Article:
Egypt in Transition

By Jean Lacouture; Simonne Lacouture et al. | Go to book overview

IX
The 1919 Revolution

For Egypt the 1914 war at first meant the setting up of the British Protectorate. This broke the last official links with the Caliphate and the Porte, which had been declared enemies, and also swept away the last traces of a national state. This was followed by a mass requisitioning of labour, the presence of large armed forces from overseas, the sudden growth of industry, giving rise to a still under-nourished proletariat, and the tightening of an already very irritating censorship. Then came a sudden jump in cotton prices, resulting in a rapid redistribution of wealth and a rise in the cost of living. Finally there was the proclamation of Wilson "Fourteen Points" and the AngloFrench statement of November 1918 promising the freeing of the Ottoman Empire's former vassals. In other words, all the possible elements of strain, uncertainty and hope to which a dormant people can be submitted, were present in this period. It is not surprising that it awakened in 1919 to find itself behind barricades.

It cannot be said that the proclamation of the British Protectorate in December 1914, any more than the replacement of the Khedive Abbas Hilmi by Sultan Husain (and soon after, his brother Fuad), excited Egyptian indignation, apart from a few small groups. Thirty years of dictatorship under Cromer and Kitchener had prepared their minds for any interference with their rights or feelings. Moreover, Sa'd Zaghlul, who from now on became the leading figure in Egyptian nationalism, gave excellent proof of his political wisdom in urging patience so long as the state of war lasted. But the British handling of national sovereignty tended to increase the friction between the two countries and, now that the Ottoman and Khedival factions were cut out, to result in a form of dialogue that was made the more tense by the situation that had arisen owing to the war.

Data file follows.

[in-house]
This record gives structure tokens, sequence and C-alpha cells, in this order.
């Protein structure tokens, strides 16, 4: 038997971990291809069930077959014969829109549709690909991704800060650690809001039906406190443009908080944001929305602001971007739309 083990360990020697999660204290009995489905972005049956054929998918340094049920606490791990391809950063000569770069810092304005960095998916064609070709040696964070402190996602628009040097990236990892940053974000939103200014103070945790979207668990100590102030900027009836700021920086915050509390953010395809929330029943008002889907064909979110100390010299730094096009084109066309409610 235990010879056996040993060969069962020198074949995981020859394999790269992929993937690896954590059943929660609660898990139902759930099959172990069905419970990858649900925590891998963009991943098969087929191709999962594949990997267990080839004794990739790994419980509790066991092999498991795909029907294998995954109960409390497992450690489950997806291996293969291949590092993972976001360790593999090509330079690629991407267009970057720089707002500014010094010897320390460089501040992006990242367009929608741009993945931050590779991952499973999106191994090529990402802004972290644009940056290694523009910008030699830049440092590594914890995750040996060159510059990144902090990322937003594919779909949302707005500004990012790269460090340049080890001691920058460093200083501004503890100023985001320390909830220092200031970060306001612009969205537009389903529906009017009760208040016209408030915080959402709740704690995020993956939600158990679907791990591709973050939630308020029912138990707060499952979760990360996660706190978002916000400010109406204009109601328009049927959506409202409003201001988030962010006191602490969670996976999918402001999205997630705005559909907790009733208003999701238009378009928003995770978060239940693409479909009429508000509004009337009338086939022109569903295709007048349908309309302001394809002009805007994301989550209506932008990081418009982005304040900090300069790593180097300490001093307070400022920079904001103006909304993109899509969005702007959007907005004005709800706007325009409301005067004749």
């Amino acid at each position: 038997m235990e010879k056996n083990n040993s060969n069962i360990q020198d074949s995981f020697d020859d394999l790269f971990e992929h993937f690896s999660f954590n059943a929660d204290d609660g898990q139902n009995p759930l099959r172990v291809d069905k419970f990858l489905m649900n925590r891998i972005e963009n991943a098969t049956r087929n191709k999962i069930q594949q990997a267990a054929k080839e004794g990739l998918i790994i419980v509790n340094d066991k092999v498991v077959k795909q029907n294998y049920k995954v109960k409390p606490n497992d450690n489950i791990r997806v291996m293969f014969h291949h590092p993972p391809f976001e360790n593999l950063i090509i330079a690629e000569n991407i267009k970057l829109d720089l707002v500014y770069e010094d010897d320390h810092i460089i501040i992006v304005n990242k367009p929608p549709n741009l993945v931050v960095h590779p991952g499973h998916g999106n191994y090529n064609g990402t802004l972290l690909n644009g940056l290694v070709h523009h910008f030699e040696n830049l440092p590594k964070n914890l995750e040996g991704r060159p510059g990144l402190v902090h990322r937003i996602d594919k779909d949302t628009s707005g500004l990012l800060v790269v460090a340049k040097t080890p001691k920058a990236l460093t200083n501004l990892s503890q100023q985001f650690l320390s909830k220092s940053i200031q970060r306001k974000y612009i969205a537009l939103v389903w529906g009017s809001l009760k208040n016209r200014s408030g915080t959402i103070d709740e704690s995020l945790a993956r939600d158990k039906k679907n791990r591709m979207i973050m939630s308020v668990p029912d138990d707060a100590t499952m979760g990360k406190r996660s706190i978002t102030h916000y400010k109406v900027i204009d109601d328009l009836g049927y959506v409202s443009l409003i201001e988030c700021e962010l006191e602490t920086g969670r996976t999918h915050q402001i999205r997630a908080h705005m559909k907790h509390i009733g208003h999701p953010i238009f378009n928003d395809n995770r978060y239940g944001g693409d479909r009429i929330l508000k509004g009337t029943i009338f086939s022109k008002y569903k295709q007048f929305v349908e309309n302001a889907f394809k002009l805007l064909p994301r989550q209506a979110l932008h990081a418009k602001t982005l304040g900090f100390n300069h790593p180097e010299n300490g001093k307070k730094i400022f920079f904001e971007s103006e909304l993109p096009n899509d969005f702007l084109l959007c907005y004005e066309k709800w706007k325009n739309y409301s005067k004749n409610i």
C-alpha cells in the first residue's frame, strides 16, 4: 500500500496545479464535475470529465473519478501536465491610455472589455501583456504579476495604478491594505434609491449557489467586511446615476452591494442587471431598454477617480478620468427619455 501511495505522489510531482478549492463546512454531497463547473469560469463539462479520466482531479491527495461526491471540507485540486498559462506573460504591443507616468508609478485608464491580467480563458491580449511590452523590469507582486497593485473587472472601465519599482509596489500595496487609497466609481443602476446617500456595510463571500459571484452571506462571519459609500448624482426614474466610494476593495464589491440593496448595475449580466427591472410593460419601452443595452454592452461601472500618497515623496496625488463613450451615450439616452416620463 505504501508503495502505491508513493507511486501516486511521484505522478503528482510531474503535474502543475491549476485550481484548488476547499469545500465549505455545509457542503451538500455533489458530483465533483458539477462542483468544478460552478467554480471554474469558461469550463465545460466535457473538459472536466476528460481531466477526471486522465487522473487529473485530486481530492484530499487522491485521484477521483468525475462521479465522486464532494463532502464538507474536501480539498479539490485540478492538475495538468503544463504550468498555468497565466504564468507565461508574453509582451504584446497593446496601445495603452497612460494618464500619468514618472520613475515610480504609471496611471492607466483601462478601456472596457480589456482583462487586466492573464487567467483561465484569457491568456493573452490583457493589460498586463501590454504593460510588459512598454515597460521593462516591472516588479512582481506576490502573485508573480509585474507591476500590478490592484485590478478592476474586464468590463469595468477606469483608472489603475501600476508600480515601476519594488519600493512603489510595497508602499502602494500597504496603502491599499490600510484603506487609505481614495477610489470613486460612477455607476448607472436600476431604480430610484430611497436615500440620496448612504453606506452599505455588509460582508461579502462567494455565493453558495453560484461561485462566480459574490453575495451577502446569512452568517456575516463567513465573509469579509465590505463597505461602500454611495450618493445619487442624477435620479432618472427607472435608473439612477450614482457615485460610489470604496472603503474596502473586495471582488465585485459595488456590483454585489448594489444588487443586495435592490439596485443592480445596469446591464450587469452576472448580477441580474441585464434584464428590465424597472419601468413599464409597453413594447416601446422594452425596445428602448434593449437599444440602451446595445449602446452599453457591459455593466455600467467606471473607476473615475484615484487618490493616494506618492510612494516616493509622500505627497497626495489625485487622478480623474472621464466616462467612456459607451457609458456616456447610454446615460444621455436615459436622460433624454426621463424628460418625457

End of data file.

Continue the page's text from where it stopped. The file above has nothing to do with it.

The first source of disgruntlement was the requisition of men and material. We must not forget that beginning in 1914 a Labour Corps of 117,000 was raised, and that part of this unarmed 'army' had to follow the British armies to the Somme and Flanders, while the

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Egypt in Transition
Table of contents

Table of contents

  • Title Page 5
  • Contents 7
  • Illustrations 8
  • Introduction - Egyptian Continuity And Revolutions 11
  • Part One - The Awakening of Egypt 37
  • I - The Advent of Bonaparte 39
  • II - Mohamed Ali Creates a State 50
  • III - The Cotton Boom 56
  • IV - A Revolution in Irrigation 60
  • V - The Adventurous Khedive 63
  • VI - The Arabi Revolt 69
  • VII - The Reformers 74
  • VIII - British Technocracy 78
  • IX - The 1919 Revolution 82
  • X - The Wafd 86
  • XI - Making the Best of War -- 1939 97
  • XII - The Burning of Cairo 105
  • Part Two - The Officers' Republic 123
  • I - A Short History of the 'Free Officers' Movement 125
  • II - Power -- to What Purpose? 160
  • III - Neguib's Fall 179
  • IV - The Structure of Nasser's State 192
  • V - The 'Diplomacy' of Small Nations 196
  • VI - The Political Parties 240
  • VII - Revolutionary Tendencies, 1952-57 275
  • VIII - Not a Real Revolution. 292
  • Part Three - Working Life in The Valley 307
  • I - The Land and Its Men 309
  • II - The Agrarian Reform 340
  • III - The Problem of Over-Population 357
  • IV - Economic Growing-Pains 362
  • V - Industrialization and Social Problems 367
  • VI - The Aswan Dam Problem 388
  • Part Four - Forging a Society 397
  • I - Cairo -- City of Convulsions 399
  • II - In Search of a National Culture 413
  • III - Egypt, Islam and the Modern World 430
  • Part Five - The Great Test 451
  • I - Nasser as He Really Is 453
  • II - The Suez Crisis 467
  • III - The Franco-British Invasion 481
  • IV - Egypt Carries On 493
  • V - The 'United Arab State' 505
  • A Chronology of Modern Egypt 515
  • Reading List 519
  • Index 523
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